By Katharina Pistor
Instead of tackling such questions, governments and regulators have once again succumbed to the siren song of market-friendly mechanisms. The new consensus focuses on financial disclosure because that path promises change without having to deliver it. (It also happens to generate employment for entire industries of accountants, lawyers, and business consultants with powerful lobbying arms of their own.)
Greenwashing instead of decarbonizing
Not surprisingly, the result has been a wave of greenwashing. The financial industry has happily poured trillions of dollars into green-labeled assets that turned out not to be green at all. According to a recent study , 71% of ESG-themed funds (supposedly reflecting environmental, social, or governance criteria) are negatively aligned with the goals of the Paris climate agreement.
We are running out of time for such experiments. If greening the economy was really the goal, the first step would be to eliminate all direct subsidies and tax subsidies for brown capitalism and mandate a halt to carbon “ proliferation .” Governments should also place a moratorium on shielding polluters, their owners, and investors from liability for environmental damages. Incidentally, these moves would also remove some of the worst market distortions around.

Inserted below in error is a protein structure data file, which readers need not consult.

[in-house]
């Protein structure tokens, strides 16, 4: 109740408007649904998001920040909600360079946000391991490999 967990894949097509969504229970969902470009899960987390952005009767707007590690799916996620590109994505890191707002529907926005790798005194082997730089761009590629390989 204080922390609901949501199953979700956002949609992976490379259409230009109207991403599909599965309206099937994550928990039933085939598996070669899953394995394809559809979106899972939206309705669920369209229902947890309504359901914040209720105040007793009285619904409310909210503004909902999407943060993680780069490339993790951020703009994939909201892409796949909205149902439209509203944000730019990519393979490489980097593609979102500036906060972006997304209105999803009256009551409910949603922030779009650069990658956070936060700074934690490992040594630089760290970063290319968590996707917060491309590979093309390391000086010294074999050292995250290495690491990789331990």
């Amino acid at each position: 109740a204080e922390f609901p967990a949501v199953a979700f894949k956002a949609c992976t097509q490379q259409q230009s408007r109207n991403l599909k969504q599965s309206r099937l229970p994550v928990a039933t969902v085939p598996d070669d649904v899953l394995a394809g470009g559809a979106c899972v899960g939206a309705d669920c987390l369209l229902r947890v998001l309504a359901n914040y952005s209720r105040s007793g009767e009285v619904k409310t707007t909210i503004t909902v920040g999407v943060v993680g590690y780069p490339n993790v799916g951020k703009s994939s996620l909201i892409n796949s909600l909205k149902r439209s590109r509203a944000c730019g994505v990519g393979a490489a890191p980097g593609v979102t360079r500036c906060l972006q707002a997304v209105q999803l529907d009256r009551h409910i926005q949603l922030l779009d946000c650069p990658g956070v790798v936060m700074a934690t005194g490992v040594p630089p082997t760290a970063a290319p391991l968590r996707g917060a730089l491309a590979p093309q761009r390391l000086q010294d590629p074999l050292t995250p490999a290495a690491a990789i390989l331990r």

Katharina Pistor, professor of Comparative Law at Columbia Law School, is the author of “The Code of Capital: How the Law Creates Wealth and Inequality. “
This commentary was published with permission of Project Syndicate — The Myth of Green Capitalism
More on the economics of climate change
Diane Coyle: It’s about time that economists gave nature its due
William Nordhaus: Preventing pollution and climate change pays for itself